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Summer Holidays | SPF Advice!


Protecting your skin from the sun should be your number one priority when travelling abroad. So the fourth instalment of this Summer Holidays series is packed with quick tips, advice from experience and lots of information on keeping your skin protected.

Sun Care Tips.

Use sunscreen with a sun protection factor (SPF) of at least 15. The higher the SPF, the better. Or if you want to develop a healthy tan, slowly reduce your factor every couple of days so that your skin adjusts to the heat.

The summer sun is most damaging to your skin in the middle of the day. Check the weather forecast and make sure to have access to shade during those peaks.

Make sure your SPF is not past its expiry date. Most sunscreens have a shelf life of two to three years but never assume.

Water washes off SPF (even 'waterproof' formula's) and the cooling effect of the water can make you think you're protected. So make sure to re-apply when you get out of the water.

Water also reflects UV rays, increasing your exposure. So be careful when swimming for prolonged periods of time. 

Go for broad-spectrum sunscreens, which protect against harmful UVA and UVB rays. Always read the label!

Using a foundation or bb cream that contains SPF is okay for daily activities, like popping to the shops or walking to work. But for prolonged periods of time you should be using a facial SPF of 25 and above. 

If you have lots of moles or freckles, you're more likely to develop skin cancer, so you need to take extra care.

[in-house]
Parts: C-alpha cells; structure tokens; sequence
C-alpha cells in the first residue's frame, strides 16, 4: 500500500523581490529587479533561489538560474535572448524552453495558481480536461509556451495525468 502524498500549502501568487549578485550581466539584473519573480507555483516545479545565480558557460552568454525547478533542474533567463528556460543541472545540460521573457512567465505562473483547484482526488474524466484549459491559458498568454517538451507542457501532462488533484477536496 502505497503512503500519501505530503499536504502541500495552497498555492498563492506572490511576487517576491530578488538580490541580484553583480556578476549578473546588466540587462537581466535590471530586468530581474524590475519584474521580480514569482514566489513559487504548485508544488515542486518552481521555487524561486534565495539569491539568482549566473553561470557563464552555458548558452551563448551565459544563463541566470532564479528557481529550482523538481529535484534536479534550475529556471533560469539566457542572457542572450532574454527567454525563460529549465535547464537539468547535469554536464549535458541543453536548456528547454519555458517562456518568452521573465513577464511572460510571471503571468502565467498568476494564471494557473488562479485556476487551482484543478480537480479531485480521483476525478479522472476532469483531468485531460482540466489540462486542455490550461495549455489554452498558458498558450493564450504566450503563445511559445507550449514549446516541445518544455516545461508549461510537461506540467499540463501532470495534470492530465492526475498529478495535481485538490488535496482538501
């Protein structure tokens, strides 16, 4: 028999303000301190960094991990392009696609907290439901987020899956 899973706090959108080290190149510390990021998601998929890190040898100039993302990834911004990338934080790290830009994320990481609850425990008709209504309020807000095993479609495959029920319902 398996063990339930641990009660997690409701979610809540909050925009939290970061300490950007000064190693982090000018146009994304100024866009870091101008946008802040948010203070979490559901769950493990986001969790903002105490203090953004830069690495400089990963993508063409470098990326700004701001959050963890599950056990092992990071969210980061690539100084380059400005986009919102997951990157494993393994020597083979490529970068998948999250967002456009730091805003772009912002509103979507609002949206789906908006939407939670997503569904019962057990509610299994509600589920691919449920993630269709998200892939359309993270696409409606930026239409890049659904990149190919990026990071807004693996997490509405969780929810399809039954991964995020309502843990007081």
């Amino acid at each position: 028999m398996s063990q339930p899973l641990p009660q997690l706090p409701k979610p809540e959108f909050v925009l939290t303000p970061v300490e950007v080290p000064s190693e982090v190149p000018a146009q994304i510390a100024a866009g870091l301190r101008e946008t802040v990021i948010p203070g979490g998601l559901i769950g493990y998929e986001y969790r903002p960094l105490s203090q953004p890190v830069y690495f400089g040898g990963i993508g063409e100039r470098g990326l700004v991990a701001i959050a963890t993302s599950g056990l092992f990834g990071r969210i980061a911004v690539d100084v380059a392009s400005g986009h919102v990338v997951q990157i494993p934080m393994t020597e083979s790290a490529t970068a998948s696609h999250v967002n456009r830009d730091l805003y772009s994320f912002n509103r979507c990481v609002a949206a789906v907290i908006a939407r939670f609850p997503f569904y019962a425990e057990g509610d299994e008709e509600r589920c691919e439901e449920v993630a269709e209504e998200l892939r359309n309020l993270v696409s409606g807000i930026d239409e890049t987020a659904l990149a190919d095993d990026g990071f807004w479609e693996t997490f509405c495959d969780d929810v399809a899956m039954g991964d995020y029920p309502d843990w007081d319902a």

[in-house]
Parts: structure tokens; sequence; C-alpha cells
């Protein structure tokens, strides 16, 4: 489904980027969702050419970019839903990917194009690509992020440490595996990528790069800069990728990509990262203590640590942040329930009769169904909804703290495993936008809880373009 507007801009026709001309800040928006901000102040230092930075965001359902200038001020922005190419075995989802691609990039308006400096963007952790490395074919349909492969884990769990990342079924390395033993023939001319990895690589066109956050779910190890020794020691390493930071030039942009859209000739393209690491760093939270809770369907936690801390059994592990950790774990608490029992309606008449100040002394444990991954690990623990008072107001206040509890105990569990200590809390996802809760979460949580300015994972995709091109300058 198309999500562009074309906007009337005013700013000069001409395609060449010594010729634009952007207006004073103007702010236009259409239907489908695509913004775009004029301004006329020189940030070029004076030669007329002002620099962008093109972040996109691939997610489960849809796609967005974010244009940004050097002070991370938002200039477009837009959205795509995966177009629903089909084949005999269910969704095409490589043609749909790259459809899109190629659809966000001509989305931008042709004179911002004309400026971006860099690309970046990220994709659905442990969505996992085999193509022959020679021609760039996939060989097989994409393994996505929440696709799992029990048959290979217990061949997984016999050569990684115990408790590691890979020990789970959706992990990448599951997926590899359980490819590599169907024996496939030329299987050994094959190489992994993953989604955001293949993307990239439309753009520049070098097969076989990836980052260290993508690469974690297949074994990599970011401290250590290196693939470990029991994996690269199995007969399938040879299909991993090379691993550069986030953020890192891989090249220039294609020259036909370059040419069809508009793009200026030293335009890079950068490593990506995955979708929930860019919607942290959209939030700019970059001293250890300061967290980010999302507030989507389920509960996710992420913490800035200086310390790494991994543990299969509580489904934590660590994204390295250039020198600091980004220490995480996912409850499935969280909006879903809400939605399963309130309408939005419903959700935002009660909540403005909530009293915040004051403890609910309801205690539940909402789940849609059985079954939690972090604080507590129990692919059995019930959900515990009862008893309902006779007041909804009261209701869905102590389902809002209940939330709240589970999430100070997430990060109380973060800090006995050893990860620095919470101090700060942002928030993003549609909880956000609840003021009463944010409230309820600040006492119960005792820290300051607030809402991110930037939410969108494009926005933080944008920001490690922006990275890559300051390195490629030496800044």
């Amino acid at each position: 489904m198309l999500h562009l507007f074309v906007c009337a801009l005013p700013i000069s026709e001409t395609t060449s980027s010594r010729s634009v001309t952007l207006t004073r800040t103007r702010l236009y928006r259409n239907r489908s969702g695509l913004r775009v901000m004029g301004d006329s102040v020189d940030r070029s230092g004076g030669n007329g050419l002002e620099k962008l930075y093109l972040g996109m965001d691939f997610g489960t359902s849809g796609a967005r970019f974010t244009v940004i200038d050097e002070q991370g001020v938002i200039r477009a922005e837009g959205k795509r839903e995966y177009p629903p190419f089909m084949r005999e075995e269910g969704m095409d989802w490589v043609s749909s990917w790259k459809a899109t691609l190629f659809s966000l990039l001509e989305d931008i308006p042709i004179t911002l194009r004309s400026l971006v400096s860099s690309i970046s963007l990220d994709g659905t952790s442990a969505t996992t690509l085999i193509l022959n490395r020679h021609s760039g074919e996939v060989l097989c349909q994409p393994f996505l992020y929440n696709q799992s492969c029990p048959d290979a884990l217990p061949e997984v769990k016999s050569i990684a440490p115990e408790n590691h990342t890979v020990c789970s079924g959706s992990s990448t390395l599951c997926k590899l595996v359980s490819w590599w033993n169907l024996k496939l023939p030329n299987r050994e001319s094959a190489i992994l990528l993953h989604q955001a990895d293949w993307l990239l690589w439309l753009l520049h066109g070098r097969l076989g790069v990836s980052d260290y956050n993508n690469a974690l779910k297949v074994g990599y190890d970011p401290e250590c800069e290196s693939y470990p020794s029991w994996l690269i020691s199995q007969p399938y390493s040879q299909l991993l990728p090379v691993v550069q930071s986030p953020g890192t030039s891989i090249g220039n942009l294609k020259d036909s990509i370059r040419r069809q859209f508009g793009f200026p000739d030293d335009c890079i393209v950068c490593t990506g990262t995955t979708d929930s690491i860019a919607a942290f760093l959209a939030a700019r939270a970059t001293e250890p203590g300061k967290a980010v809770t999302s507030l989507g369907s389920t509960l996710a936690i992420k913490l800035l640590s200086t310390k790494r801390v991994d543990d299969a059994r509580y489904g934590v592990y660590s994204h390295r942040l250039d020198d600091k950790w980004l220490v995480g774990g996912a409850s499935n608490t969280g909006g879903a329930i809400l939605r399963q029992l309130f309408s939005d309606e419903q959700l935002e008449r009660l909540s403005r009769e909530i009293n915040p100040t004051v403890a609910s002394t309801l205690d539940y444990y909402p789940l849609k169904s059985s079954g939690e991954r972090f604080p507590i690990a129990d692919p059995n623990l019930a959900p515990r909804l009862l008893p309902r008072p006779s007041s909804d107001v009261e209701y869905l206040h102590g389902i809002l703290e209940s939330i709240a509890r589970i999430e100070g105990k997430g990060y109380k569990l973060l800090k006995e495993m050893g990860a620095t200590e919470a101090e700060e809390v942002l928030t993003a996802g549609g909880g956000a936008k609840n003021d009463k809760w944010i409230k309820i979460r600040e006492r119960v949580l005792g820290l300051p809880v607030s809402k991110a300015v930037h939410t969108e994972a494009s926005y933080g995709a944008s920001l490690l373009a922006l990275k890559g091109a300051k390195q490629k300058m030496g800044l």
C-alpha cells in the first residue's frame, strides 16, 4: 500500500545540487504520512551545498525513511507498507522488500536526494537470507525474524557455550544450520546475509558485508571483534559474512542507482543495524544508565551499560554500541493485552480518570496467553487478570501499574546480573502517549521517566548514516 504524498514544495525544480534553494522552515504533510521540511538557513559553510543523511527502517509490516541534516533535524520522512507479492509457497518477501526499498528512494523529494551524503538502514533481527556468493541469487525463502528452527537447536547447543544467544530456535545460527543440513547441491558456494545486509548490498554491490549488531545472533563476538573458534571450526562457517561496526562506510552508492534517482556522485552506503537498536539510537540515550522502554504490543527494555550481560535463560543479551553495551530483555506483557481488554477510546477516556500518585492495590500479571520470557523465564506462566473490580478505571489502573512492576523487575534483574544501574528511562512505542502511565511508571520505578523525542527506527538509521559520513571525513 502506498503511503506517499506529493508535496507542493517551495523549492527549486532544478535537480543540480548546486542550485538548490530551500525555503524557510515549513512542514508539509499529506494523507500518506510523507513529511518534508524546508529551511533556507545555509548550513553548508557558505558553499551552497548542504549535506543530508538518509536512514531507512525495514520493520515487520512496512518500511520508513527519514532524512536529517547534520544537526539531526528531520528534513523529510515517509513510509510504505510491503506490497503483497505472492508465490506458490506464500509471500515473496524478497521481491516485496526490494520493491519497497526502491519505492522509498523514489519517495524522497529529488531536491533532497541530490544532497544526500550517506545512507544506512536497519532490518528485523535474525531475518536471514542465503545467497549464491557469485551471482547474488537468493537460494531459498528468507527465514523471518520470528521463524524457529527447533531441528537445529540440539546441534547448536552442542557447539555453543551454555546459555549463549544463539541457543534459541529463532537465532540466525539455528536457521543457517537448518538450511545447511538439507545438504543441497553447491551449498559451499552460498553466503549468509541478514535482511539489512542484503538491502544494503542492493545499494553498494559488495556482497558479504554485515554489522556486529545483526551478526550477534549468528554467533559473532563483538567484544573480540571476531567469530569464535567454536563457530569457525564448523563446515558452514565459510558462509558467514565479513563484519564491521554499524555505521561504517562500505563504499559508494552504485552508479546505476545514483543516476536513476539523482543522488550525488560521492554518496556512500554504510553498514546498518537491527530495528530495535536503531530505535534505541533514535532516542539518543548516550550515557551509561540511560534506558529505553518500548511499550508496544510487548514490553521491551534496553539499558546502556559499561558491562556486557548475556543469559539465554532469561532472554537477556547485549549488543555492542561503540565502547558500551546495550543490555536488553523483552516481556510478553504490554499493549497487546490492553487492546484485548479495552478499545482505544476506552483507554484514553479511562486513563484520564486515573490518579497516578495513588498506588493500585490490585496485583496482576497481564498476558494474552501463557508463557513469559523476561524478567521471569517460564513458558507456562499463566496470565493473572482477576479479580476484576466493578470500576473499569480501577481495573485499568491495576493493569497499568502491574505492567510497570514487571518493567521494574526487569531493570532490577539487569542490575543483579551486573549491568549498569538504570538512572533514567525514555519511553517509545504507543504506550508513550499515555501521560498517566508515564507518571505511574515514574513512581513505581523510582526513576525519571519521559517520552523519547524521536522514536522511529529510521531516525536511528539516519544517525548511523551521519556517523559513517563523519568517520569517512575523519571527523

Remember that burning is not the same as getting a tan. I have fallen asleep in the sun and really damaged my skin over the years. My freckles have tripled since I was a young teenager and trust me, It's not easy to get rid of them!


What should you do if you have burnt your skin in the sun?

Start off with taking some painkillers, such as paracetamol or ibuprofen, this will ease the pain. Cleanse sore skin with cool water and apply a soothing after sun lotion. If your skin has started to peel avoid formula's that are alcohol based!


What is Heat Exhaustion and how do I treat it?

Heat Exhaustion is basically an incredibly mild version of Heat Stroke. You can expect to feel sick/nauseous, sweaty, dizzy and tired. The best thing to do is to sit or lay down in a cool dark room and rest. If your skin feels hot to the touch then try having a cool shower before hand



What tips do you have to keep your skin safe in the sun? Do you have any safe tanning techniques? 


Gem. x

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